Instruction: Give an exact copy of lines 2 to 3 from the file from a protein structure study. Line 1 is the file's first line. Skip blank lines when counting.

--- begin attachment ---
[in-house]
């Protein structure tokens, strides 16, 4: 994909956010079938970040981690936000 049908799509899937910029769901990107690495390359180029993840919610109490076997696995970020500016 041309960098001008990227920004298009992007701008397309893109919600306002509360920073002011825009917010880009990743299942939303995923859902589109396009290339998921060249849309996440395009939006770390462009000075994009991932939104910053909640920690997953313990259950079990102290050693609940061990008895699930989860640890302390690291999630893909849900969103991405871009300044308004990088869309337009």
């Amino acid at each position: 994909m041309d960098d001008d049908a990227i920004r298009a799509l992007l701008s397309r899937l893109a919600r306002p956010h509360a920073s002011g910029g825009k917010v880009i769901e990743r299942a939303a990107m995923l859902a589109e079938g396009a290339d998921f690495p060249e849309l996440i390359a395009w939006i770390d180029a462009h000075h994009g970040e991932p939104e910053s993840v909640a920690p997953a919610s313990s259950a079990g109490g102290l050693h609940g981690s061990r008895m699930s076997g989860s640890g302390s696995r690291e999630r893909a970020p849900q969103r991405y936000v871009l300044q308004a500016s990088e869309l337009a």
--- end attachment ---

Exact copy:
């Protein structure tokens, strides 16, 4: 994909956010079938970040981690936000 049908799509899937910029769901990107690495390359180029993840919610109490076997696995970020500016 041309960098001008990227920004298009992007701008397309893109919600306002509360920073002011825009917010880009990743299942939303995923859902589109396009290339998921060249849309996440395009939006770390462009000075994009991932939104910053909640920690997953313990259950079990102290050693609940061990008895699930989860640890302390690291999630893909849900969103991405871009300044308004990088869309337009």
């Amino acid at each position: 994909m041309d960098d001008d049908a990227i920004r298009a799509l992007l701008s397309r899937l893109a919600r306002p956010h509360a920073s002011g910029g825009k917010v880009i769901e990743r299942a939303a990107m995923l859902a589109e079938g396009a290339d998921f690495p060249e849309l996440i390359a395009w939006i770390d180029a462009h000075h994009g970040e991932p939104e910053s993840v909640a920690p997953a919610s313990s259950a079990g109490g102290l050693h609940g981690s061990r008895m699930s076997g989860s640890g302390s696995r690291e999630r893909a970020p849900q969103r991405y936000v871009l300044q308004a500016s990088e869309l337009a």